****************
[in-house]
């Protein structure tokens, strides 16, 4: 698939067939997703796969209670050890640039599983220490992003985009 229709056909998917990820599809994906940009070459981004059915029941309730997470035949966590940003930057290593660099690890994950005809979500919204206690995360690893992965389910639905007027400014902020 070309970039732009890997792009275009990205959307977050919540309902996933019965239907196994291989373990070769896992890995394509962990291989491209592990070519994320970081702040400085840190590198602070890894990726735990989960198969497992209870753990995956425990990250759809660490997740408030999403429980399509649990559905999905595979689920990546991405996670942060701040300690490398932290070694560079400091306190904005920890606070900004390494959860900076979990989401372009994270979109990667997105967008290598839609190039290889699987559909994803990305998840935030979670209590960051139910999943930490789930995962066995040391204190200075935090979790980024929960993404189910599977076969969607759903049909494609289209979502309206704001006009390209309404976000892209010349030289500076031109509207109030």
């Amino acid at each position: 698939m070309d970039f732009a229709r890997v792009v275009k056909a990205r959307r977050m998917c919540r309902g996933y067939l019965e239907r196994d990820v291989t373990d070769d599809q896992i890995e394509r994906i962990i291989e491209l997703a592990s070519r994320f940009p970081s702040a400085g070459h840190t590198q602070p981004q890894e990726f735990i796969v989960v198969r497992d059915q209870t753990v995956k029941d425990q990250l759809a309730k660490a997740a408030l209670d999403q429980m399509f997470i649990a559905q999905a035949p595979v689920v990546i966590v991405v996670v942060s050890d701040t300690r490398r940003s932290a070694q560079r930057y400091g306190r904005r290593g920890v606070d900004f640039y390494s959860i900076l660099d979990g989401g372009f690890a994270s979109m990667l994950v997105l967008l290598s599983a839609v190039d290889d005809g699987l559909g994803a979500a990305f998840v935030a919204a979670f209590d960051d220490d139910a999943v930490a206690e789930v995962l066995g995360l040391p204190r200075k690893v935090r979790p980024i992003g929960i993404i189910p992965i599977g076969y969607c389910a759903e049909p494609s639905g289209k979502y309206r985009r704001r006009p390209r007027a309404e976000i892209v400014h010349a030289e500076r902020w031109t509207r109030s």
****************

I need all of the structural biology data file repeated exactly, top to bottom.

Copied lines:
[in-house]
């Protein structure tokens, strides 16, 4: 698939067939997703796969209670050890640039599983220490992003985009 229709056909998917990820599809994906940009070459981004059915029941309730997470035949966590940003930057290593660099690890994950005809979500919204206690995360690893992965389910639905007027400014902020 070309970039732009890997792009275009990205959307977050919540309902996933019965239907196994291989373990070769896992890995394509962990291989491209592990070519994320970081702040400085840190590198602070890894990726735990989960198969497992209870753990995956425990990250759809660490997740408030999403429980399509649990559905999905595979689920990546991405996670942060701040300690490398932290070694560079400091306190904005920890606070900004390494959860900076979990989401372009994270979109990667997105967008290598839609190039290889699987559909994803990305998840935030979670209590960051139910999943930490789930995962066995040391204190200075935090979790980024929960993404189910599977076969969607759903049909494609289209979502309206704001006009390209309404976000892209010349030289500076031109509207109030």
């Amino acid at each position: 698939m070309d970039f732009a229709r890997v792009v275009k056909a990205r959307r977050m998917c919540r309902g996933y067939l019965e239907r196994d990820v291989t373990d070769d599809q896992i890995e394509r994906i962990i291989e491209l997703a592990s070519r994320f940009p970081s702040a400085g070459h840190t590198q602070p981004q890894e990726f735990i796969v989960v198969r497992d059915q209870t753990v995956k029941d425990q990250l759809a309730k660490a997740a408030l209670d999403q429980m399509f997470i649990a559905q999905a035949p595979v689920v990546i966590v991405v996670v942060s050890d701040t300690r490398r940003s932290a070694q560079r930057y400091g306190r904005r290593g920890v606070d900004f640039y390494s959860i900076l660099d979990g989401g372009f690890a994270s979109m990667l994950v997105l967008l290598s599983a839609v190039d290889d005809g699987l559909g994803a979500a990305f998840v935030a919204a979670f209590d960051d220490d139910a999943v930490a206690e789930v995962l066995g995360l040391p204190r200075k690893v935090r979790p980024i992003g929960i993404i189910p992965i599977g076969y969607c389910a759903e049909p494609s639905g289209k979502y309206r985009r704001r006009p390209r007027a309404e976000i892209v400014h010349a030289e500076r902020w031109t509207r109030s």